Mestre Marcal "Samba Enredo De Todos Os Tempos" (Velas, 1994)
Mestre Marcal "Serie Aplauso" (BMG-Brasil, 1997)
Mocidade Independente De Padre Miguel "Bateria Nota 10" (Top Tape, 1975)
Originally an outgrowth of a popular soccer team, this samba escola became one of the most popular and successful Carnaval bands, starting in the late 1950s, and continuing on through the present day. Tracks by the band frequently appear on compliation albums of batucada percussion, and their own albums pop up from time to time. The band's signature instrumentation and breakneck pacing seldom vary, so they may best be taken in small doses.
Mocidade Independente De Padre Miguel "Batucada - Percussions Du Bresil" (Iris Musique, 1990)
As with other albums by this popular escola, this features plenty of high-power, infectious percussion, delivered at an unvaried breakneck clatter. Again, there's not a lot of stylistic breadth here, but the performances are pretty stunning. The escola's website has more information, including their ongoing Carnaval plans.
Mocidade Independente De Padre Miguel "Batucada Brasileira" (Iris Musique, 2002)
This time around, the Iris label has put together a full 2-CD set, expanding on the album listed above, and apparently all drawn from records of the late 1970s. Again, not a lot of stylistic variation, but top-flight, rapid-fire percussion from a world class outfit.
Mocidade Independente De Padre Miguel "Fantastica Batucada - Percussions Du Bresil" (Iris Musique, 2005)
More of the same -- great batucada percussion, repackaged once again. But still great stuff.
Tony Mola "Bragada" (Blue Jackel)
In the 1990s, Bahia-born drummer Tony Mola was a pioneer of the Brazilian pop-samba-Caribbean fusion known as axe music. This album is a strong, poppy blend of forro and axe pop, smoothly incorporating galloping, clattering Afro-Brasilian percussion as well as Caribbean-flavored soca arrangements. The drumming may be a little too muted in the mix, but still this is a pleasant, listenable album, with warm lead and bright chorus vocals.
Tony Mola & Bragada "Quebra Mola" (Blue Jackel, 1998)
A sharp, punchy mix of forro, soca-tinged pop, and rapid-fire bloco afro style percussion. The album starts on a sour note (bad rock guitars), and about half the tracks on here don't do much for me. The other half are irresistible, though, with infectious melodies and seductive rhythm. Recommended.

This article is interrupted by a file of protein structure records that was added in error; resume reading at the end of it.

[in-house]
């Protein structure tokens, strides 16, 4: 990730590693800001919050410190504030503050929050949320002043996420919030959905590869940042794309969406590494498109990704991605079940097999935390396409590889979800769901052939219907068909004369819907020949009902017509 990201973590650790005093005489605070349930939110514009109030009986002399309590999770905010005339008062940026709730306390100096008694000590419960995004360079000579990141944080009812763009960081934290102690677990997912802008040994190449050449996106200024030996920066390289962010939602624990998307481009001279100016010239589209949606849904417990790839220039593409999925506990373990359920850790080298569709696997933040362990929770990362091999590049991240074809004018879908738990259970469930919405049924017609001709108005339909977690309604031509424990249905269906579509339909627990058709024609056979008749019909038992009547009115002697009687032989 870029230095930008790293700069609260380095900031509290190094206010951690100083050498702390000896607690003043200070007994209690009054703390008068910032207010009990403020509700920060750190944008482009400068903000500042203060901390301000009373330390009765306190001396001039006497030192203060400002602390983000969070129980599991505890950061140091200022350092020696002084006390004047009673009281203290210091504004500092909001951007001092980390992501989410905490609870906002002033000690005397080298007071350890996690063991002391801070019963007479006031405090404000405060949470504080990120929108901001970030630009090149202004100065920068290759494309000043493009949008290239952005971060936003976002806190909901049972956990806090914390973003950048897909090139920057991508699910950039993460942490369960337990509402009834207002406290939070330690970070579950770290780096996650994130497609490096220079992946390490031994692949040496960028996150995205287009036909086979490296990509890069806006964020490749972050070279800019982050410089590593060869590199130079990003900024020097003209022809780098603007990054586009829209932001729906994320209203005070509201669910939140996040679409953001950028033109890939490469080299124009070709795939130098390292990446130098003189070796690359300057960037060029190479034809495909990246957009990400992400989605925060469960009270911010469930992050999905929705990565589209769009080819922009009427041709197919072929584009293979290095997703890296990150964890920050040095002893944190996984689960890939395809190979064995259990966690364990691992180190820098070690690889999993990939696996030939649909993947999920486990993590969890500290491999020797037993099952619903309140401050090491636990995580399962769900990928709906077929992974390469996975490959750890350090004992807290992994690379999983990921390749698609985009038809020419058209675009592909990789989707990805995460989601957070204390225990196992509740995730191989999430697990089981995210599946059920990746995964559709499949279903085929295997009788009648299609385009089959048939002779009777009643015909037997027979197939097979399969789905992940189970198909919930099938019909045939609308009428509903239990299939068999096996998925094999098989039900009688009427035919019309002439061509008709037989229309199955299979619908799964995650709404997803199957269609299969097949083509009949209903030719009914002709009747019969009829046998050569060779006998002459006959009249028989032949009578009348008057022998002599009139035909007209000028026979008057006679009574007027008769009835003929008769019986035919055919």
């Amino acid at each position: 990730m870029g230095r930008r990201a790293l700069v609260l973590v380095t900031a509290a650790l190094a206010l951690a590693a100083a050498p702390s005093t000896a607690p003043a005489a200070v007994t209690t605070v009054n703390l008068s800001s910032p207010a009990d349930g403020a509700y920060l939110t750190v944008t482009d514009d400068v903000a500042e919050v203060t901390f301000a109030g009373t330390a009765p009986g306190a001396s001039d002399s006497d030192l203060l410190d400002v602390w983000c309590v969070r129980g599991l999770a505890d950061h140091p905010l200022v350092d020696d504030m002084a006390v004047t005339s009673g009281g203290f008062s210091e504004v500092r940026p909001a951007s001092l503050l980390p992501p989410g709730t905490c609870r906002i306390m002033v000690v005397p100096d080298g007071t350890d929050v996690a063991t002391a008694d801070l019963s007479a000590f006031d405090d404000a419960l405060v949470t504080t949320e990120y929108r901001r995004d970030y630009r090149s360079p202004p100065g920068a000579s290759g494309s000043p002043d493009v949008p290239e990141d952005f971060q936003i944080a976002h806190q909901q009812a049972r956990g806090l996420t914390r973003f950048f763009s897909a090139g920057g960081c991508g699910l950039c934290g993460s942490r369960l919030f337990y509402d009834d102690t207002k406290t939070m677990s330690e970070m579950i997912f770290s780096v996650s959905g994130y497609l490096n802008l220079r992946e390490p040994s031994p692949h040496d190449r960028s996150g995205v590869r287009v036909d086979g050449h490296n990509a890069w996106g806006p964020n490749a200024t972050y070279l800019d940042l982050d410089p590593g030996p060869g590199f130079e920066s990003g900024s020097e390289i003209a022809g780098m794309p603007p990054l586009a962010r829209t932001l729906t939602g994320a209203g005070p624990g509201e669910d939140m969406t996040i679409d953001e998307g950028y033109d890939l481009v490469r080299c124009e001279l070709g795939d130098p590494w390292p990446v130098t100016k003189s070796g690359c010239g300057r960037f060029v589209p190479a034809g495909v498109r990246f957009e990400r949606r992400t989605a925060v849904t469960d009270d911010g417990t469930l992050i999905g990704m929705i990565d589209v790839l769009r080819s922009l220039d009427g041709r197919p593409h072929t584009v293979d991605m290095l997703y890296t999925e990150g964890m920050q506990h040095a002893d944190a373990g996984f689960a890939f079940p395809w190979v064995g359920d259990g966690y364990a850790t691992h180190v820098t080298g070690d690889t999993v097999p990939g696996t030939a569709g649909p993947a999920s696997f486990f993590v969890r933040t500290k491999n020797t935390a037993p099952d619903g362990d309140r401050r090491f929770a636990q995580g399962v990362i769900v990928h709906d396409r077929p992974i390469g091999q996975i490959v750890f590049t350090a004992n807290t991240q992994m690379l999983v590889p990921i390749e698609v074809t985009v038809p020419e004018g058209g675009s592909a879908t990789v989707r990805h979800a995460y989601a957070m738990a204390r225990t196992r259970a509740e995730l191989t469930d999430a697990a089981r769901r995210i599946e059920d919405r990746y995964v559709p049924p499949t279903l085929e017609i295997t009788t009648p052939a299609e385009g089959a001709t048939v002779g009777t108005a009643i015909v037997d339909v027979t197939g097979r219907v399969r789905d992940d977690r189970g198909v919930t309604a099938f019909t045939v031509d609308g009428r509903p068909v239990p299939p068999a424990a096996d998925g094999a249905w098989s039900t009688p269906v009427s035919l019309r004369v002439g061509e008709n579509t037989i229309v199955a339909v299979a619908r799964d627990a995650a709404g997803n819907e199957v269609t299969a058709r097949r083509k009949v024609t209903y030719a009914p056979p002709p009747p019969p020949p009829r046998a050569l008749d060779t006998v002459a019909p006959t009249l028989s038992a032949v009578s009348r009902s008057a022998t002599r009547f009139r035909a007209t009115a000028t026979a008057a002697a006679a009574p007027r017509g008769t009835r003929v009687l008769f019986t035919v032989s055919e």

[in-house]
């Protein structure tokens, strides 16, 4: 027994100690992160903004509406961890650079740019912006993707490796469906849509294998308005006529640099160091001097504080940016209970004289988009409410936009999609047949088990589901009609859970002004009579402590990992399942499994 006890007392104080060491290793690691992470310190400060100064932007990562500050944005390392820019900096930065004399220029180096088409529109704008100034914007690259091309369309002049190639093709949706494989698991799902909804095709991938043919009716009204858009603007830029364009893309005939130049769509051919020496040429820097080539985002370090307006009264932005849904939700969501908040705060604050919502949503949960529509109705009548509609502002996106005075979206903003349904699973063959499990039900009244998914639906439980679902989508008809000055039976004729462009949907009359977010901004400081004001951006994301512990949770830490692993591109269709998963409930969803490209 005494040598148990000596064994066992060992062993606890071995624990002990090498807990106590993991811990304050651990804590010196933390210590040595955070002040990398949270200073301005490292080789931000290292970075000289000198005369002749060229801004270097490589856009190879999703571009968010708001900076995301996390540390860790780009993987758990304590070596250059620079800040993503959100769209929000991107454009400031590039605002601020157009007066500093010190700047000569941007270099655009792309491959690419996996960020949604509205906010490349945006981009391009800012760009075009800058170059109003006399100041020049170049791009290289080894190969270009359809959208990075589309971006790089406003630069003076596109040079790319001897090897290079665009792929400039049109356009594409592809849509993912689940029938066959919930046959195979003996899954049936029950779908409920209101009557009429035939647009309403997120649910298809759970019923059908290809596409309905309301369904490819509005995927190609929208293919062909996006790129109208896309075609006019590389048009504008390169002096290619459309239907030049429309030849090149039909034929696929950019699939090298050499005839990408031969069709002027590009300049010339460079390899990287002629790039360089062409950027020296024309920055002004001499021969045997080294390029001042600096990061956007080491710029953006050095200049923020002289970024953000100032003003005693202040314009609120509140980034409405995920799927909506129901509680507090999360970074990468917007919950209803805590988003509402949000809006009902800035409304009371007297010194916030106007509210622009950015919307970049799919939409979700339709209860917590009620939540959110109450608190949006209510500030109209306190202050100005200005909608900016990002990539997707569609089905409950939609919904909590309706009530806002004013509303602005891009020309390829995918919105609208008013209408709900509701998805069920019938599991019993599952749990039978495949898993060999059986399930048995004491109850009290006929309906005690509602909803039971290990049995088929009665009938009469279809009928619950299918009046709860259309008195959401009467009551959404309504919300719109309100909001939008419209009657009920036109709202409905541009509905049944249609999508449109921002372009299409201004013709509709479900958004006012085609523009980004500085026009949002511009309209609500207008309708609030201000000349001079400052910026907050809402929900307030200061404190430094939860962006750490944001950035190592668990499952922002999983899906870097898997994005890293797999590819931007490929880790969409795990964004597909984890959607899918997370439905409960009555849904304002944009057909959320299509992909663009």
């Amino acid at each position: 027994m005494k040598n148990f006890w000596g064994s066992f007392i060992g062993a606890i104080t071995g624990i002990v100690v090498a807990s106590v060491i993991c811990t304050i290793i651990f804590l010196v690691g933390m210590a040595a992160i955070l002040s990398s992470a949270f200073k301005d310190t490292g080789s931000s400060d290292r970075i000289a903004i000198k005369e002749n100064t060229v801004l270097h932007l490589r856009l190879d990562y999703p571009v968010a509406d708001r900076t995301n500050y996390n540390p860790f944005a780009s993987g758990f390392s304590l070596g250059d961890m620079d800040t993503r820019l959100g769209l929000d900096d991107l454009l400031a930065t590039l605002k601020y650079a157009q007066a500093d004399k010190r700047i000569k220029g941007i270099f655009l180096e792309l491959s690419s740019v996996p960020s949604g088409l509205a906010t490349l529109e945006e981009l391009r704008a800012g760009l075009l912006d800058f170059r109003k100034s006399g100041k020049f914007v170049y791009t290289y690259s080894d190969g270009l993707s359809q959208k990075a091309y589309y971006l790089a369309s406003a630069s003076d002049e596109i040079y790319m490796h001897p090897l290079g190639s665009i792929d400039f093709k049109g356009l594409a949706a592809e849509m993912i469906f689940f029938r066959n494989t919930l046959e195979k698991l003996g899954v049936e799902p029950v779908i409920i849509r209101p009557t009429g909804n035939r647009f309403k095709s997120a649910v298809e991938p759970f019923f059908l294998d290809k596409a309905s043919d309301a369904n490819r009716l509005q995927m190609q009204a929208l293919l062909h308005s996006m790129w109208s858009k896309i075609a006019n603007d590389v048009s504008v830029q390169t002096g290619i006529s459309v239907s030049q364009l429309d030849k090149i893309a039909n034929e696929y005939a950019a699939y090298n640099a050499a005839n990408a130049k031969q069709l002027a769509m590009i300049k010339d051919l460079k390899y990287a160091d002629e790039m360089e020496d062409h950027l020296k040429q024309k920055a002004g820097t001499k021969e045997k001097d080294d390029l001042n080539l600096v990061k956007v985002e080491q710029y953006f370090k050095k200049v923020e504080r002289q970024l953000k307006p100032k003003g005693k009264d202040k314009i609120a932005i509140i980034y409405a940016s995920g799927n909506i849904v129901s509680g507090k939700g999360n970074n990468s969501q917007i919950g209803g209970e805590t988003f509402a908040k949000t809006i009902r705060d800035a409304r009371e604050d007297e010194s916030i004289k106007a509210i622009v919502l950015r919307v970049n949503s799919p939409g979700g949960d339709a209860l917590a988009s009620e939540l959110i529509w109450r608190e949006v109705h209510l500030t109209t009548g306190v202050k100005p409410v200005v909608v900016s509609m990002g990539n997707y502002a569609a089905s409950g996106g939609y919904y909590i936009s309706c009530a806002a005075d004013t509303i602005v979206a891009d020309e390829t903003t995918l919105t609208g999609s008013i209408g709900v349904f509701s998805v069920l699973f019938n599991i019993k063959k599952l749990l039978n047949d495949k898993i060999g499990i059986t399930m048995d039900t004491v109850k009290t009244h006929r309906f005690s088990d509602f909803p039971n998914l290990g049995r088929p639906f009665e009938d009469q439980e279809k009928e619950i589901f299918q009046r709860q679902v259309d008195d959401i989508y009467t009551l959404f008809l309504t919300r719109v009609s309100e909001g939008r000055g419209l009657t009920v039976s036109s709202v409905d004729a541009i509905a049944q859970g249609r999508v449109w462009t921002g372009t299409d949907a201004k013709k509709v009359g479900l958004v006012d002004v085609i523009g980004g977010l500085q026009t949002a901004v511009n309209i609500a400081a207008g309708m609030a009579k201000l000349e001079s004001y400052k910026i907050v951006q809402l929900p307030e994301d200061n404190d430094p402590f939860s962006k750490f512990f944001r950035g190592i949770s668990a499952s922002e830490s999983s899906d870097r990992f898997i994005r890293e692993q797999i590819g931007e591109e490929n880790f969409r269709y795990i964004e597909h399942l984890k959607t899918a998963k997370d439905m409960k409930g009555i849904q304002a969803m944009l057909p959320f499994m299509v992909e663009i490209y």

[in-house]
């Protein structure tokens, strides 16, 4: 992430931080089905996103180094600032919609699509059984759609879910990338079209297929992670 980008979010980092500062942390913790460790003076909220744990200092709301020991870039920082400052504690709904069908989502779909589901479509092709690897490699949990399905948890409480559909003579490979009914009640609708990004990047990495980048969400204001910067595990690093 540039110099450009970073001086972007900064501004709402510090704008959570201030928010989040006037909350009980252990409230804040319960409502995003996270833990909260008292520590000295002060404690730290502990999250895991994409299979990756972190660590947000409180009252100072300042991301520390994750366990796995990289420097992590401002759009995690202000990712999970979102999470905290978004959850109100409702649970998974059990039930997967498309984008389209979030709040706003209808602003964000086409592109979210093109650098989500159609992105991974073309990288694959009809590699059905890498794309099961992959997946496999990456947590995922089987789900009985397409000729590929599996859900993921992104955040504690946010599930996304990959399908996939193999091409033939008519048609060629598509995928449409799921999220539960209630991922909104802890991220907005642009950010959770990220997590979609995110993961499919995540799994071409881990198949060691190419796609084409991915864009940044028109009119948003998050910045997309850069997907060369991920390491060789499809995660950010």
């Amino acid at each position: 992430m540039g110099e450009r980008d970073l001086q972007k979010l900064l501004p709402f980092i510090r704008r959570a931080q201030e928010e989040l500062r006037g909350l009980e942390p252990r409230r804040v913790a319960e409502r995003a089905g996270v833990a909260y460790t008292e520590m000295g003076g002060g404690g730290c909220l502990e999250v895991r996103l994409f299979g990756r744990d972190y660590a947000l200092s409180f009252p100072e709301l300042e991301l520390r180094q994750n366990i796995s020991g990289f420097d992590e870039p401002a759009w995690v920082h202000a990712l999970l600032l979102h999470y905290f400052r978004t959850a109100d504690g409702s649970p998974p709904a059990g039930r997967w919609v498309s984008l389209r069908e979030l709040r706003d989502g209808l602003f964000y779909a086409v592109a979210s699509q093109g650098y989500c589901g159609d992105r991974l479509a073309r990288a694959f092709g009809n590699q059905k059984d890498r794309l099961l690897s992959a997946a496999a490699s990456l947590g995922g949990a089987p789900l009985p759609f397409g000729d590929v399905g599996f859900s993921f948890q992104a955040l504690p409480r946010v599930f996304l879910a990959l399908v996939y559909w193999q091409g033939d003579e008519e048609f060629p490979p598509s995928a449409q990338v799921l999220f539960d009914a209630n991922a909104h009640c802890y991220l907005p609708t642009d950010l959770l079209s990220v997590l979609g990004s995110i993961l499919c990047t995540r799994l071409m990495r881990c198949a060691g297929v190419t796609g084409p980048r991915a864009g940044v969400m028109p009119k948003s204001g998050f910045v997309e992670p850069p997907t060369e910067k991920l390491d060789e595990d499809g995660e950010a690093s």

Tony Mola "Samba + Samba" (Blue Jackel, 2006)
Sweet, understated samba with soft, compelling, bossa-influenced vocals, a gentle croon set to willowy mandolins and insistent, yet muted, Afro-Brazilian drumming. This time around Mola has altogether dropped the pop/axe elements of his earlier albums, presenting an elegant, mature work that harkens back to the 1970s-era pagode style... Very pretty and very listenable. Recommended!
Moleque De Rua "Moleque De Rua" (Sony Brasil, 1992)
There are a couple of good tunes on this intriguing but awkward mix of samba and slick rock-pop. The gimmick is that this band features several poor street kids, straight from the Sao Paulo favelas, banging away on percussive instruments made from tin cans, trash can lids and other scrap metal. THAT sounds interesting, but the pop music draped around it is too pervasive, and you never get to hear the kids get sloppy and mean.
Moleque De Rua "Pimenta Malagueta" (2002)
Moleque De Rua "Final Feliz" (2007)
Olodum - See artist discography
Papete "Berimbau E Percussao" (Discos Marcus Pereira)
Interesting album... The forro flavored opening track is a little too manic, and some tracks are a little spacy, there's also some sly percussion and rhythmic action throughout the disc. In particular, this has some of the most creative and effective berimbau playing that I've ever heard... worth tracking down if you're looking for something off the beaten track.
Raizes Do Pelo "Raizes Do Pelo" (Paralelo, 1988)
Cool stuff... Like Ile Aye and Olodum, Raizes Do Pelo specialize in the seductive, loping rhythms of the Bahian Afro-Brasilian percussion style. Nice album, filled with familiar tunes from the late '80s scene.
Raizes Do Pelo "Samba Bahiana" (Interra, 1995)
A fine set of Afro-Brasilian percussion, reprising many of the most popular themes in the style... At first listen, the mix here may seem too muted and soft -- where is the thunder? -- but if you give this disc a few good listens, it'll really grow on you. The softer approach really lets some of the complexities and amazing cross-rhythms come through. This disc may now be hard to find, but it's certainly worth looking for... Recommended!
Dom Um Romao "Hotmosphere" (Fantasy/Prestige, 1976)